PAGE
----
▪ Saatchi Yates presents a temporary showing of new work by Ethiopian contemporary artist Tesfaye Urgessa, whose work also will be showcased at the Rubell Museum.
▪ THE OFFICE. Gallery and F2T Gallery present the oh-so-aptly named “I DONT NEED IT, BUT I WANT IT,” a group exhibition focusing on the global culture of mass production and kitsch.
▪ Curator Zoe Lukov, formerly of Faena Art, joins with Abby Pucker to present “Boil, Toil + Trouble,” featuring works by 20 artists focusing on water.
▪ District developer Craig Robins again opens his offices, this year with “Two of The Same Kind,” a show highlighting the work of Marlene Dumas and Jana Euler. The theme of dualism runs throughout the presentation, which coincidentally includes portraits by Andy Warhol commissioned decades ago by Robin’s mother and the mother of his wife Jackie Soffer, who met years later.
ROOMS WITH A VIEW: Perhaps no city better understands the value of culture than Miami Beach. During Art Week, that translates into “No Vacancy, Miami Beach,” which brings temporary art installations to local hotels through a juried art competition. This year, 12 artists are creating site-specific works at a dozen hotels, thanks to stipends of $10,000 per artist, with another $35,000 in prizes. Members of the public can vote on their own choice at mbartsandculture.org. The program is a collaboration of various Beach agencies and the Greater Miami Convention and Visitors Bureau.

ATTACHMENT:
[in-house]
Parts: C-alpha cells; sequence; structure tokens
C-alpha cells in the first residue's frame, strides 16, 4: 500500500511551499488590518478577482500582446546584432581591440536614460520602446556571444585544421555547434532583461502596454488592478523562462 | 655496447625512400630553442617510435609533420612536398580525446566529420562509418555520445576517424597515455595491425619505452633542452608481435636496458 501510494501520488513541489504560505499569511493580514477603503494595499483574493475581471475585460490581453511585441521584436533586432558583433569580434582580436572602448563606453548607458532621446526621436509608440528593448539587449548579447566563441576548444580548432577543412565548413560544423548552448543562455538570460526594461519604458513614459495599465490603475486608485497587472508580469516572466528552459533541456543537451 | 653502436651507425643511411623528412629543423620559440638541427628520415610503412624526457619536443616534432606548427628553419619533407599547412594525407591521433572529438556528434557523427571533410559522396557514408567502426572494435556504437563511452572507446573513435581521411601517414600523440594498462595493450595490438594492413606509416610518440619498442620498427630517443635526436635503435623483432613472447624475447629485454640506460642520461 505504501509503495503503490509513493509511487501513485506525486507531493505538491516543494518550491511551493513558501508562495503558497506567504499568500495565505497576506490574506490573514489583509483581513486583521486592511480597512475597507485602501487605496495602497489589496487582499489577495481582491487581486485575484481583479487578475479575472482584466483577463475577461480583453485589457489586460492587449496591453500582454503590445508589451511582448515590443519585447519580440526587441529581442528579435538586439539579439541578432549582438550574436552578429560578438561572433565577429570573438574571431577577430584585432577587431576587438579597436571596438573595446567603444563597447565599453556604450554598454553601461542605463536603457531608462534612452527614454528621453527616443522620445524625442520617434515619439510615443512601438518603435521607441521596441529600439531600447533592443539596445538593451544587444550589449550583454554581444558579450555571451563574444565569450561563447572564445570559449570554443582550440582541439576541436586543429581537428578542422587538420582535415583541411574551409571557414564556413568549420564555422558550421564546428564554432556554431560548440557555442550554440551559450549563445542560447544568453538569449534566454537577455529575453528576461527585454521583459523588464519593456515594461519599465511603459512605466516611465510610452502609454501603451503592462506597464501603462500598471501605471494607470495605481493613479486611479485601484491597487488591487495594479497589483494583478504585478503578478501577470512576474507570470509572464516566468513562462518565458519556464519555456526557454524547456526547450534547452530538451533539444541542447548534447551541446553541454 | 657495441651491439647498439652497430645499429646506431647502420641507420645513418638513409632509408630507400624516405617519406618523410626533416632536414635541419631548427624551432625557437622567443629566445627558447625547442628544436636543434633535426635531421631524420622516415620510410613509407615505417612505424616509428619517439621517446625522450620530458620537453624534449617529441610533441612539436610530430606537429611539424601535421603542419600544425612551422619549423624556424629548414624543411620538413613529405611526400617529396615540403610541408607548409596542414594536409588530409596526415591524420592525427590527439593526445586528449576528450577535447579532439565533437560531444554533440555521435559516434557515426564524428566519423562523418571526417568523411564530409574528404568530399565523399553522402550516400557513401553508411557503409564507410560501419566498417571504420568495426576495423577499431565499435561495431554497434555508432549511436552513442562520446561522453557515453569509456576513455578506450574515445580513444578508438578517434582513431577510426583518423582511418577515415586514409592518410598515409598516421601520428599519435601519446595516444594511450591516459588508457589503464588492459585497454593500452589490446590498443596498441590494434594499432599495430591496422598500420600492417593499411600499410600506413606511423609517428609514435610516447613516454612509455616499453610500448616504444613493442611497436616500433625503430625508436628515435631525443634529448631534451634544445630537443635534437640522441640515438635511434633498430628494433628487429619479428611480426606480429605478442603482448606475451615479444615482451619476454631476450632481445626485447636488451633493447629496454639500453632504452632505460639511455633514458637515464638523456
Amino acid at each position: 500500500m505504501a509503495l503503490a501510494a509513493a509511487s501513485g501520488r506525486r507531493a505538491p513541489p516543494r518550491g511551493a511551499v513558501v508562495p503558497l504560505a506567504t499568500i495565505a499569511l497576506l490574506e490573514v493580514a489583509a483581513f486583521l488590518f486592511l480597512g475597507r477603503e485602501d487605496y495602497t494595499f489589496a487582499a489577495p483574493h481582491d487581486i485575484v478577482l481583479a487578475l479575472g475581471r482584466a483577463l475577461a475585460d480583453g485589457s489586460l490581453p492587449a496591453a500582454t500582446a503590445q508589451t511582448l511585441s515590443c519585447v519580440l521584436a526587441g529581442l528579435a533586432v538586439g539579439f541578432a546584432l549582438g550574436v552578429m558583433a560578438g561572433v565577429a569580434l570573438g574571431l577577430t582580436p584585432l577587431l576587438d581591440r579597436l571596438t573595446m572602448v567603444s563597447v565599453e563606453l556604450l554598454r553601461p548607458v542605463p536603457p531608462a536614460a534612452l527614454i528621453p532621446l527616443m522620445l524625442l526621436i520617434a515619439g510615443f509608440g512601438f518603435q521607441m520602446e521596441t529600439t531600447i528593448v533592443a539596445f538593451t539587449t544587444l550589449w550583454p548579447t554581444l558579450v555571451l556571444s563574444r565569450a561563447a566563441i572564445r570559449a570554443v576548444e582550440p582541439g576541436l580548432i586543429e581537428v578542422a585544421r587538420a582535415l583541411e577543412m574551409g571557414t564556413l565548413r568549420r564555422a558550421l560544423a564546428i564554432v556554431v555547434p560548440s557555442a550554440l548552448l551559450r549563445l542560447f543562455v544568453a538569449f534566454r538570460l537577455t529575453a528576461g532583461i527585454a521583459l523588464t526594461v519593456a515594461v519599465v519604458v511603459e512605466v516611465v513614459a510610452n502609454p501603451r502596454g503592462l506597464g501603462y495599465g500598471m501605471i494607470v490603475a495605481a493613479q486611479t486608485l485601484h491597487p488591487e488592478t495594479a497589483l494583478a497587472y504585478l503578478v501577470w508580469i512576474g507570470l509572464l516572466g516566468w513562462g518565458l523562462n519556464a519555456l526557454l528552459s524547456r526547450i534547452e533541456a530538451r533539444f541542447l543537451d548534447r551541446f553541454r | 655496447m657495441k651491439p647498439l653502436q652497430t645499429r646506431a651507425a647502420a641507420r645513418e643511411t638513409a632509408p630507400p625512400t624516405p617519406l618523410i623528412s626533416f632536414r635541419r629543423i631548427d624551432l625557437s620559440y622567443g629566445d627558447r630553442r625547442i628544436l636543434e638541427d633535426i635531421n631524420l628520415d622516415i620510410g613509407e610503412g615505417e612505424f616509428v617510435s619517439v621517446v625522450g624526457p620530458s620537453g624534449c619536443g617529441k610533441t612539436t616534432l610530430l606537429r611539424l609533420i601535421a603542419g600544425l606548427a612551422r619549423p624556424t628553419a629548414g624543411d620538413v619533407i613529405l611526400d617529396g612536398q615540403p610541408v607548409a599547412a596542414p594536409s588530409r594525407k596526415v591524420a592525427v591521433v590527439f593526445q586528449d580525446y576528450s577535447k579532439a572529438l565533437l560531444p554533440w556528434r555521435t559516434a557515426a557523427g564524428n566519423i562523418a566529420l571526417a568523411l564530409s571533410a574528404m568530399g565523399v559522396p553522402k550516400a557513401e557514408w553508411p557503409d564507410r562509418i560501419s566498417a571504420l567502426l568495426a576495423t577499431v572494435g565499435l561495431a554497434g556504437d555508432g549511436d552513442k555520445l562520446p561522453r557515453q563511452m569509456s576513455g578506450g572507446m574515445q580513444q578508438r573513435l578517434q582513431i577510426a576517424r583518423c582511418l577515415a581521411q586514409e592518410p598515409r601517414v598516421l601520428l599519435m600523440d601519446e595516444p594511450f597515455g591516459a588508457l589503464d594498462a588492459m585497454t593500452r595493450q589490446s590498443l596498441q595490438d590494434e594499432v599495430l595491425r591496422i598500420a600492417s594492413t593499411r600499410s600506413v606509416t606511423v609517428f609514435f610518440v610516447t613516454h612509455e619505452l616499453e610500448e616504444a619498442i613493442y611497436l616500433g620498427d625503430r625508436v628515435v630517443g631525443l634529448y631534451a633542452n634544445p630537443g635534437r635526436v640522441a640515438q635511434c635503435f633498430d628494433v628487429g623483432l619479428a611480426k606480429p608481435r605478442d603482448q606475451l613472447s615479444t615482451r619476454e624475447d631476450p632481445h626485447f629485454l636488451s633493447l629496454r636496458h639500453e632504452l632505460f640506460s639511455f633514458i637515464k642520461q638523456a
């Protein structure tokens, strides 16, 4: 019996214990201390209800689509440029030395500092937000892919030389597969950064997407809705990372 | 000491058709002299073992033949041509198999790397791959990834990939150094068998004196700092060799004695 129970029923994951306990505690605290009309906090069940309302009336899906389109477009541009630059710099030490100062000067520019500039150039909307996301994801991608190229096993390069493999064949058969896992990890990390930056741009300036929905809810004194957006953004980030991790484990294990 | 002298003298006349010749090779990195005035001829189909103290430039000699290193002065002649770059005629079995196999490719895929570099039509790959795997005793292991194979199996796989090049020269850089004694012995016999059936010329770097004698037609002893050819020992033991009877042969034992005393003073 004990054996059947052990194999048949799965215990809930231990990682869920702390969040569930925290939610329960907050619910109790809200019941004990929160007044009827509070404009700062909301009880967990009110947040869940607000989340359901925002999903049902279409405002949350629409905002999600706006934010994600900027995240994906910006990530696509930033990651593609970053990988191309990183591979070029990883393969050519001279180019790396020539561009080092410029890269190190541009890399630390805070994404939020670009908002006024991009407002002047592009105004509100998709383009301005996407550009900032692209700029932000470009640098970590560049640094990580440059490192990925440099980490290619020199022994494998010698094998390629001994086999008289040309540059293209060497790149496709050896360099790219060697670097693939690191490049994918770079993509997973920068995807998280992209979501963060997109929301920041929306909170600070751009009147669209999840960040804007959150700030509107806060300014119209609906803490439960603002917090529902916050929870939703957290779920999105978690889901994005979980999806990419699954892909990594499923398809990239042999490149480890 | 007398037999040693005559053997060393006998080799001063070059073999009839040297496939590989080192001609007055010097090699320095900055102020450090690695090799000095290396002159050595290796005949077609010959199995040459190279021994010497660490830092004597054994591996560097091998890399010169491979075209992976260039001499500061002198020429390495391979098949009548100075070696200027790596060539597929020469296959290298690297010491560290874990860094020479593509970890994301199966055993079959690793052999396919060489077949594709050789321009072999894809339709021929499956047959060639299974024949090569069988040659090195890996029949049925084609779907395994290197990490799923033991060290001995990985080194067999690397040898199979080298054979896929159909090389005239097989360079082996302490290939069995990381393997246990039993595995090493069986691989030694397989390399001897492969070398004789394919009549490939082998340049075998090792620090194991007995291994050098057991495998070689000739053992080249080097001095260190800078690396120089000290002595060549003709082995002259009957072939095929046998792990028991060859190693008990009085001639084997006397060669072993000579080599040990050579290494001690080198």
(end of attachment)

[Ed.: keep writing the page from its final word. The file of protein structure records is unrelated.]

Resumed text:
Works are on view in hotel public spaces through Dec. 8.
The artists featured are Miami’s Maritza Caneca (Riviera Suites South Beach, 318 20th Street); Beatriz Chachamovits (Esme Miami Beach, 1438 Washington Avenue); Brookhart Jonquil (Cadillac Hotel and Beach Club, 3925 Collins Avenue); Justin Long (International Inn on the Bay, 2301 Normandy Drive); Claudio Marcotulli (Hotel Croydon, 3720 Collins Avenue); Jessy Nite (Avalon Hotel, 700 Ocean Drive); Charo Oquet (Catalina Hotel and Beach Club, 1732 Collins Avenue); Magnus Sodamin (Loews Miami Beach Hotel, 1601 Collins Avenue); Michelle Weinberg (Royal Palm South Beach, 1545 Collins Avenue), and Antonia Wright and Ruben Millares (Faena Hotel Miami Beach, 3201 Collins Avenue). Also participating are Sri Prabha of Hollywood (The Betsy Hotel, 1400 Ocean Drive), and Copenhagen’s Esben Weile Kjær, presented by Miami’s Bas Fisher Invitational (The Fontainebleau, 4441 Collins Avenue).